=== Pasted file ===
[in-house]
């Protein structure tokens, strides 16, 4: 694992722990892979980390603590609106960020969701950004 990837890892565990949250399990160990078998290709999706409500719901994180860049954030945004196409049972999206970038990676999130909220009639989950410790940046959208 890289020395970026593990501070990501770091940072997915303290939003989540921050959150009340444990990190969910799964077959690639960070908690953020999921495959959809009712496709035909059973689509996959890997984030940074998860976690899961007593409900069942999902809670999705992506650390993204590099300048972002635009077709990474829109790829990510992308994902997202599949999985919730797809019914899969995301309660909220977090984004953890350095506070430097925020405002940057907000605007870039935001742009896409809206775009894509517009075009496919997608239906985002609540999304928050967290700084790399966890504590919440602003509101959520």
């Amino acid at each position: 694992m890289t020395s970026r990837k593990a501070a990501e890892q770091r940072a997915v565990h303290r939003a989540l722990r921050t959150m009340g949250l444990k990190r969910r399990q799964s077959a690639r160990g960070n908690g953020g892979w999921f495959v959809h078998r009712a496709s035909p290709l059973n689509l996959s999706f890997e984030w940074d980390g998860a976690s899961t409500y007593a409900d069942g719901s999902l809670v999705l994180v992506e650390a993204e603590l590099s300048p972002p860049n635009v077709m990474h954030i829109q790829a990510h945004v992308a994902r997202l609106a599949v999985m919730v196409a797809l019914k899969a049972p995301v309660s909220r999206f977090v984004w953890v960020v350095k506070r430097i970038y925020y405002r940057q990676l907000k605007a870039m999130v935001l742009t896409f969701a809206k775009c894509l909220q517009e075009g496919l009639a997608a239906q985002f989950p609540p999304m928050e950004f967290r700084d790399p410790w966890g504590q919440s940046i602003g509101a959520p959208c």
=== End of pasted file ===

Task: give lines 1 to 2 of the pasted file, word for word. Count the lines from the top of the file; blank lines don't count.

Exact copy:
[in-house]
């Protein structure tokens, strides 16, 4: 694992722990892979980390603590609106960020969701950004 990837890892565990949250399990160990078998290709999706409500719901994180860049954030945004196409049972999206970038990676999130909220009639989950410790940046959208 890289020395970026593990501070990501770091940072997915303290939003989540921050959150009340444990990190969910799964077959690639960070908690953020999921495959959809009712496709035909059973689509996959890997984030940074998860976690899961007593409900069942999902809670999705992506650390993204590099300048972002635009077709990474829109790829990510992308994902997202599949999985919730797809019914899969995301309660909220977090984004953890350095506070430097925020405002940057907000605007870039935001742009896409809206775009894509517009075009496919997608239906985002609540999304928050967290700084790399966890504590919440602003509101959520």